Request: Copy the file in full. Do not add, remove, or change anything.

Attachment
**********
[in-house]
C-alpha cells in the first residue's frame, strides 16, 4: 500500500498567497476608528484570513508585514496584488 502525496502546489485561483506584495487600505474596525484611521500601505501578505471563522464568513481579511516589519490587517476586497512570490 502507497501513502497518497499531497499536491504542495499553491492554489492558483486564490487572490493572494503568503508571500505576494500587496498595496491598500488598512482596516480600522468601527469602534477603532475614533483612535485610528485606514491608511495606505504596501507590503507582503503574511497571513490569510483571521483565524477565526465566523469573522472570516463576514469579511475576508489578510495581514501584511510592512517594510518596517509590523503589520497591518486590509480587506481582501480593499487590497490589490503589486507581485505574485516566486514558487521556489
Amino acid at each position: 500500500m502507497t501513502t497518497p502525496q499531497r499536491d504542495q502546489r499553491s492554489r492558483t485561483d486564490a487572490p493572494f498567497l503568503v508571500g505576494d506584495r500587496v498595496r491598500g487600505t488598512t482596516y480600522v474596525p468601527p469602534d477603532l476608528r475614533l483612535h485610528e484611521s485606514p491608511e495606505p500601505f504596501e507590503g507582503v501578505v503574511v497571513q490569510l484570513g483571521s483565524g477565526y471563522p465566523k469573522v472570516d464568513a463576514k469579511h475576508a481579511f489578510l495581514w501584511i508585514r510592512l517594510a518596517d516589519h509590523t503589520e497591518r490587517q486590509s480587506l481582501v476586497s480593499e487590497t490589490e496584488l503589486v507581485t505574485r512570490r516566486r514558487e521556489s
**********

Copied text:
[in-house]
C-alpha cells in the first residue's frame, strides 16, 4: 500500500498567497476608528484570513508585514496584488 502525496502546489485561483506584495487600505474596525484611521500601505501578505471563522464568513481579511516589519490587517476586497512570490 502507497501513502497518497499531497499536491504542495499553491492554489492558483486564490487572490493572494503568503508571500505576494500587496498595496491598500488598512482596516480600522468601527469602534477603532475614533483612535485610528485606514491608511495606505504596501507590503507582503503574511497571513490569510483571521483565524477565526465566523469573522472570516463576514469579511475576508489578510495581514501584511510592512517594510518596517509590523503589520497591518486590509480587506481582501480593499487590497490589490503589486507581485505574485516566486514558487521556489
Amino acid at each position: 500500500m502507497t501513502t497518497p502525496q499531497r499536491d504542495q502546489r499553491s492554489r492558483t485561483d486564490a487572490p493572494f498567497l503568503v508571500g505576494d506584495r500587496v498595496r491598500g487600505t488598512t482596516y480600522v474596525p468601527p469602534d477603532l476608528r475614533l483612535h485610528e484611521s485606514p491608511e495606505p500601505f504596501e507590503g507582503v501578505v503574511v497571513q490569510l484570513g483571521s483565524g477565526y471563522p465566523k469573522v472570516d464568513a463576514k469579511h475576508a481579511f489578510l495581514w501584511i508585514r510592512l517594510a518596517d516589519h509590523t503589520e497591518r490587517q486590509s480587506l481582501v476586497s480593499e487590497t490589490e496584488l503589486v507581485t505574485r512570490r516566486r514558487e521556489s